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Calls for 14th murder count in Fort Hood case

HEIDELBERG, Germany — The already high-profile military trial of Army psychiatrist Maj. Nidal Malik Hasan could become yet more complex and politically charged if he faces a 14th murder count.

Two U.S. senators and an anti-abortion group have urged that Hasan be charged with the murder of a fetus that died along with its mother in the shootings at Fort Hood this month, a young woman just back from Iraq and six weeks pregnant: Pvt. Francheska Velez.

"Both federal law and the Uniform Code of Military Justice allow for a murder charge when a person causes the death of an unborn child," Sen. Jim Risch, R-Idaho, told the Idaho State Journal. "It is important for this child to have justice and for recognition that this family suffered two deaths in this senseless rampage."

Whether Hasan will be charged with the fetal death is unknown.

"All evidence from the investigation is currently under review and no decision has been made regarding the preferral of additional charges at this time," Fort Hood officials said in a statement.

But the Army has never successfully prosecuted such a case.

Only one other death of an unborn child case has ever been filed, in 2007, and those charges were dismissed, according to the U.S. Army Court of Criminal Appeals.

The Air Force is thought to have had the first successful such prosecution. In May, an airman was convicted of attempting to kill an unborn child in a case in which the airman poisoned his wife to force a miscarriage. He had been charged, though, with killing an unborn child.

The Uniform Code of Military Justice added the crime in connection with a 2004 federal law that for the first time made it a separate offense to harm the fetus in a federal crime committed against a pregnant woman.

The controversial federal law, the Unborn Victims of Violence Act, amended the UCMJ by adding Article 119a. The article makes killing or injuring a fetus a separate crime in addition to the murder, manslaughter, robbery, maiming, arson or assault of the mother.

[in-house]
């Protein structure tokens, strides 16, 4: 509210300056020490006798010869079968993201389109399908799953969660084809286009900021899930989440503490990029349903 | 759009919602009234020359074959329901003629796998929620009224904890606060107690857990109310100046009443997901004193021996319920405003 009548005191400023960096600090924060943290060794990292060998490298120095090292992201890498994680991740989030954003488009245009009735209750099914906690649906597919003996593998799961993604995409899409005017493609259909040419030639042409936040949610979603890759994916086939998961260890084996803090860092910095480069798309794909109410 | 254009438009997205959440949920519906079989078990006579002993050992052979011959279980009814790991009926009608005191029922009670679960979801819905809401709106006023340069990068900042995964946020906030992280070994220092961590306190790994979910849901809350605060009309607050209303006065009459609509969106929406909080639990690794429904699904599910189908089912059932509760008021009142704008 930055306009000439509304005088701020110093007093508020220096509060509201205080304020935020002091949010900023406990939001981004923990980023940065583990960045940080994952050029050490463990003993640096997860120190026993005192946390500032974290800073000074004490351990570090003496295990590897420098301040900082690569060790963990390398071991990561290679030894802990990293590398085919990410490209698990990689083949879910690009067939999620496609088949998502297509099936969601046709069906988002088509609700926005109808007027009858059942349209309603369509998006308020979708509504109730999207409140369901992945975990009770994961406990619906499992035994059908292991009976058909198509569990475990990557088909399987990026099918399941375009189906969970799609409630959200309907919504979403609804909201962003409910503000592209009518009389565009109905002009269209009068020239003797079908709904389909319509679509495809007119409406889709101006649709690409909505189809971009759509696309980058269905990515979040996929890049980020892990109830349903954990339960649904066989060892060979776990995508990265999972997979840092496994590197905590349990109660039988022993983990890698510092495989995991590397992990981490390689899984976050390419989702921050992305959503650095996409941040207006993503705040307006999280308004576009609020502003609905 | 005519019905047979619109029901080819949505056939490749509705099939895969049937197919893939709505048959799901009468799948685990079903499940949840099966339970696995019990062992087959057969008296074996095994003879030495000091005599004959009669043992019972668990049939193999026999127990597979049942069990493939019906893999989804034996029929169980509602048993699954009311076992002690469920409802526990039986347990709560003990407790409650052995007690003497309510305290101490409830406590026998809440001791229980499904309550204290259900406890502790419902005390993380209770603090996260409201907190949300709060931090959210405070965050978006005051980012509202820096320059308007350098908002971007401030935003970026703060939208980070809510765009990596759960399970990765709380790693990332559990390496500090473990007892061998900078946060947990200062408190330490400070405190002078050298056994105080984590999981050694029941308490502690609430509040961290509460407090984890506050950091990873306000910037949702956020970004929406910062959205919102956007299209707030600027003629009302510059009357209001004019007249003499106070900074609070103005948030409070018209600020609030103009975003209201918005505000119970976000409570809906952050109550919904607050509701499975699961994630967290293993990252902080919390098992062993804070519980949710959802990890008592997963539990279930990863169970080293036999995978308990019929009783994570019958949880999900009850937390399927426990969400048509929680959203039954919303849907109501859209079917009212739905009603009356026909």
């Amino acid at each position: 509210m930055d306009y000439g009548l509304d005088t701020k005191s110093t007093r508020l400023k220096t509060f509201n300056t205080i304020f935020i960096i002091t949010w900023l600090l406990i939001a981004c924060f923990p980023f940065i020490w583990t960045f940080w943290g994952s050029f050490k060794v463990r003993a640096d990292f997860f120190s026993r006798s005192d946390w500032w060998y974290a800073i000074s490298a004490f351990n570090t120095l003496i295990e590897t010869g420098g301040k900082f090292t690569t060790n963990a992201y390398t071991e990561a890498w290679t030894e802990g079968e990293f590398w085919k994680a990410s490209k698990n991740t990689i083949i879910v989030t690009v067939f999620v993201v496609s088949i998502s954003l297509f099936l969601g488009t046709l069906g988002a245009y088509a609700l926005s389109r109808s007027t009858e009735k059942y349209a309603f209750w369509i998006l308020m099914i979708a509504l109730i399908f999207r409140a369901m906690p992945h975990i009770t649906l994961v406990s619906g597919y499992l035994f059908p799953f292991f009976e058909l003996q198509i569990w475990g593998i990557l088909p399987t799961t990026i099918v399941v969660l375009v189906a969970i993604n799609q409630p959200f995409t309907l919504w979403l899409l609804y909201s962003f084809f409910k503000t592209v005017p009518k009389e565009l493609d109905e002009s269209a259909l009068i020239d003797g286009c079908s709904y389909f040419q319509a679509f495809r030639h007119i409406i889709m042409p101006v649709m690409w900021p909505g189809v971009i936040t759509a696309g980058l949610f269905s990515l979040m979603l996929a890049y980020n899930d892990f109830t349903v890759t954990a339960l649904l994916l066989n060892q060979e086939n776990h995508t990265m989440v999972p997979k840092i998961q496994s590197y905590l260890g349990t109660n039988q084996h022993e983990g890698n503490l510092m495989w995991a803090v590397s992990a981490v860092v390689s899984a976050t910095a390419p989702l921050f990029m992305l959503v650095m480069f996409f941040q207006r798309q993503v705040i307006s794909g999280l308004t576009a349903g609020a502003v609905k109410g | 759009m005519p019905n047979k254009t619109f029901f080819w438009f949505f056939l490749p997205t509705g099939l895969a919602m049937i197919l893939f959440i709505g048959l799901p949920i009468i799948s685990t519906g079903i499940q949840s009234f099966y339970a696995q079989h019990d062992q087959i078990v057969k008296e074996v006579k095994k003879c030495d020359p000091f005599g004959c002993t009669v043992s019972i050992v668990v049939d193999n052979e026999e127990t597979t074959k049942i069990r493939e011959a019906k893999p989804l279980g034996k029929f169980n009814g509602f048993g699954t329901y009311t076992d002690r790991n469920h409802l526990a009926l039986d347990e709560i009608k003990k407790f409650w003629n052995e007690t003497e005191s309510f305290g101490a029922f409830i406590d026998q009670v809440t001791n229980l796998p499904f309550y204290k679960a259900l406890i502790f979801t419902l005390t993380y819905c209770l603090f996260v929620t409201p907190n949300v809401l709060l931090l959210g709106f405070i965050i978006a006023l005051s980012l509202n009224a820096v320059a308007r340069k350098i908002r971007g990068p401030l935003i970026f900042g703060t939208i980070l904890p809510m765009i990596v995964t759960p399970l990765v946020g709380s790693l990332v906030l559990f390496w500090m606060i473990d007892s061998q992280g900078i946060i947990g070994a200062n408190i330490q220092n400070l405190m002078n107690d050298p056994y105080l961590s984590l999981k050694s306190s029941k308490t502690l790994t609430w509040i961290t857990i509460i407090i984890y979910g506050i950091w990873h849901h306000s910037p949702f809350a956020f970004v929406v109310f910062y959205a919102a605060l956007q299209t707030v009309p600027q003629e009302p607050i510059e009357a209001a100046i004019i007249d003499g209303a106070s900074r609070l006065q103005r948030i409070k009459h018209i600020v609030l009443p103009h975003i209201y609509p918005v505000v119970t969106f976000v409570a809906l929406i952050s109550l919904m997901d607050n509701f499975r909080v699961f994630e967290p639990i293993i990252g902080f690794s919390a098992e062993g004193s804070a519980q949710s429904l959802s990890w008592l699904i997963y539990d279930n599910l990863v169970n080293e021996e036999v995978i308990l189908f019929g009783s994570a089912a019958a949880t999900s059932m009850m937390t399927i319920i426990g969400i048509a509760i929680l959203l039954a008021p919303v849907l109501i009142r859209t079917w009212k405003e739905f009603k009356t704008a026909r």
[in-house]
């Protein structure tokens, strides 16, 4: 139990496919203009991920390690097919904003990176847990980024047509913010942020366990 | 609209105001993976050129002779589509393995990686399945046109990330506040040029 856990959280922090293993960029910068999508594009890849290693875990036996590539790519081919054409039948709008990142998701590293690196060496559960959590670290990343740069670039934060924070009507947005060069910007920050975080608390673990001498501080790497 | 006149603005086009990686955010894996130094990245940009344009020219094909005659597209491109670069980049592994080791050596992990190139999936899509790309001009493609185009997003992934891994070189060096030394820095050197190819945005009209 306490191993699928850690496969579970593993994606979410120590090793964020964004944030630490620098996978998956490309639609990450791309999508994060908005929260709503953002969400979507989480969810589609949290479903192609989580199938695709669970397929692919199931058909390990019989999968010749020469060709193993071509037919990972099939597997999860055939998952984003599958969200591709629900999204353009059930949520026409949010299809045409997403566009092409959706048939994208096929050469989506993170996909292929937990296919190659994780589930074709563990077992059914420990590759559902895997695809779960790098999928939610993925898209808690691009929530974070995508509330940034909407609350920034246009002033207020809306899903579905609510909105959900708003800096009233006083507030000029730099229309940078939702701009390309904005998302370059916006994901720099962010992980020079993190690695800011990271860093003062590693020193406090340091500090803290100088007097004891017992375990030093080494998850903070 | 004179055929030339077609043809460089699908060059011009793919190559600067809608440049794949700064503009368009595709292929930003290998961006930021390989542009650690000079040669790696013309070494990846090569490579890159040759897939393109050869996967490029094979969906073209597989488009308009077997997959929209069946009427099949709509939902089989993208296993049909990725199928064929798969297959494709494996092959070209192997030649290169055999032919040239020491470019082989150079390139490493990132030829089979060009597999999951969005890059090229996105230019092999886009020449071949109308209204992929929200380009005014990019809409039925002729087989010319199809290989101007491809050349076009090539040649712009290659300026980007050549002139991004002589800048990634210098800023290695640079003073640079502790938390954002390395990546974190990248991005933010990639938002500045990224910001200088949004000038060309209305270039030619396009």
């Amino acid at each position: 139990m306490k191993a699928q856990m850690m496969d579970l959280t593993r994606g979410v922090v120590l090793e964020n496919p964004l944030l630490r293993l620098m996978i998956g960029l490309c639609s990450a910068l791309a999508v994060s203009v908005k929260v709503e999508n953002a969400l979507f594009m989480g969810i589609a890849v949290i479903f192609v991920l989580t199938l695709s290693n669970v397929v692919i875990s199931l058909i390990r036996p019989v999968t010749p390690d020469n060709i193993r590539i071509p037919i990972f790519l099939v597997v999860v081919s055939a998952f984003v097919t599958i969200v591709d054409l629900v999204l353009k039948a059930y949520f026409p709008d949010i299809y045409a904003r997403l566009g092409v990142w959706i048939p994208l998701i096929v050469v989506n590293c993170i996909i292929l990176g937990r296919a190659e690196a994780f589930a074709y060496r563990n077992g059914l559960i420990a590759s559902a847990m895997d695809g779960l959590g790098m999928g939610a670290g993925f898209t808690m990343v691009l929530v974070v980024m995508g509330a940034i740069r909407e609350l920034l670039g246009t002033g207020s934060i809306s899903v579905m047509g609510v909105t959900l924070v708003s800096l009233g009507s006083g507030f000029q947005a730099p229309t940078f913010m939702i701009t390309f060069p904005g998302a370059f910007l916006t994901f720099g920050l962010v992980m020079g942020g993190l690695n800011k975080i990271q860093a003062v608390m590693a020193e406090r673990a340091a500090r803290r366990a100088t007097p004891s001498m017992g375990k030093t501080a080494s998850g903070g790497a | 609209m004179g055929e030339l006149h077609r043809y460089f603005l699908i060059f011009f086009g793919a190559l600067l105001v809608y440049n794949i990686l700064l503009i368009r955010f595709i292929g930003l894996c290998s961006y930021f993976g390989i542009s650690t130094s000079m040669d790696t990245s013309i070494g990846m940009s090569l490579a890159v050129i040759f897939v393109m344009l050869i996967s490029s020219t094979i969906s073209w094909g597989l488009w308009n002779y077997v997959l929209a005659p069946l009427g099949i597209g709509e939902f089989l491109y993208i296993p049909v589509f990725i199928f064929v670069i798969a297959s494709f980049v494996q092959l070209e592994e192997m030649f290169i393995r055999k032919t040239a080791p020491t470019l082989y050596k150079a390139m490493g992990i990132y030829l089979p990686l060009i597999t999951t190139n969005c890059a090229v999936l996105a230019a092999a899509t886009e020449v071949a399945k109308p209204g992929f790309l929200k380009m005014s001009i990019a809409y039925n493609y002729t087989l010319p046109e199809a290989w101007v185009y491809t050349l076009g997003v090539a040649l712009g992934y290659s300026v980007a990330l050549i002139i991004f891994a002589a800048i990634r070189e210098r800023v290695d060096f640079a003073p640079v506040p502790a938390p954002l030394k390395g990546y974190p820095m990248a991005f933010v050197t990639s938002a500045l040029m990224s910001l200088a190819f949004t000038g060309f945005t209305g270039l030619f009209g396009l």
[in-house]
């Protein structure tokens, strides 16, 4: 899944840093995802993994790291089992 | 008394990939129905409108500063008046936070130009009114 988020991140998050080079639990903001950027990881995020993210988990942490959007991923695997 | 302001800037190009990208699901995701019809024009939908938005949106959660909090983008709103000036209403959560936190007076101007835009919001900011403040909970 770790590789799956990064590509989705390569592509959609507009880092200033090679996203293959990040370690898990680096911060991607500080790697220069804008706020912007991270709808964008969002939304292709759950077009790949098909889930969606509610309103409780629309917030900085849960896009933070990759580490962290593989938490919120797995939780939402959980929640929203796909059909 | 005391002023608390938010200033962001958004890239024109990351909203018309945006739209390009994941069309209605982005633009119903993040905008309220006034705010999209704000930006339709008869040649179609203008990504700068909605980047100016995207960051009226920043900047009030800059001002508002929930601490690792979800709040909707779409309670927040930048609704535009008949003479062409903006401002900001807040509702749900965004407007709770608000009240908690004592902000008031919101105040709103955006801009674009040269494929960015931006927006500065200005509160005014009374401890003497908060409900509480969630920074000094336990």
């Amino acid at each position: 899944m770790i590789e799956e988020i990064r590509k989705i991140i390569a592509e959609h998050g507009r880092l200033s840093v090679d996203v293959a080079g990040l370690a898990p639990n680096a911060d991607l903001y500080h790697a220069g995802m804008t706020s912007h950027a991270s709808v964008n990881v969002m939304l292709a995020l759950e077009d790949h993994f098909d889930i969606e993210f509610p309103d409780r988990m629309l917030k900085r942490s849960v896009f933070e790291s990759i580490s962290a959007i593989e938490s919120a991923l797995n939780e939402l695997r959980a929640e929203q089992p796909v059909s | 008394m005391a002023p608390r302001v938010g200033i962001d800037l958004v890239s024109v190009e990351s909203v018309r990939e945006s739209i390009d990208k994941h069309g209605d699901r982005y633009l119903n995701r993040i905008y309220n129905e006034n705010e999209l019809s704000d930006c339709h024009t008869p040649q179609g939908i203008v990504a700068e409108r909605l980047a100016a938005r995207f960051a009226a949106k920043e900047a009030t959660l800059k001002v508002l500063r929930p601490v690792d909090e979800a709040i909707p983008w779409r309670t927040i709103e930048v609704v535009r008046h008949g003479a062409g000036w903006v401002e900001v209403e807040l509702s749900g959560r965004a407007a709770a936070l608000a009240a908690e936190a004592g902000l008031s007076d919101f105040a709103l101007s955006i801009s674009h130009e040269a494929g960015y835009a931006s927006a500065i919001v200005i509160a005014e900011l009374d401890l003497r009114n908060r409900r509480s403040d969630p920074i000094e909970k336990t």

In two widely publicized cases involving troops accused of murdering pregnant women, neither defendant has been charged with fetal homicide, even though both victims, also military members, were in their third trimesters.

Marine Cpl. Cesar Laurean, accused of killing Lance Cpl. Maria Lauterbach, then eight months pregnant, in 2007, and Army Sgt. Edgar Patino, accused of killing Spc. Megan Touma in 2008, who was seven-months pregnant with his child, are awaiting trial in North Carolina civilian courts. Both are charged with one count of first-degree murder.

North Carolina is one of about 15 states that does not have a fetal homicide law.

Most murder cases are prosecuted in state courts, including those involving military members whose charged crimes occurred off base.

Just as the federal fetal homicide law does, the UCMJ’s Article 119a recognizes the earliest stages of prenatal development — a zygote or fertilized egg — as worthy of the same legal protection as its mother. It defines the fetus as "a child in utero" and a "member of the species homo sapiens, at any stage of development, who is carried in the womb."

The punishment for that separate offense is "the same as the punishment … had that injury or death occurred to the unborn child’s mother," the law says, although the death penalty is specified as not permissible.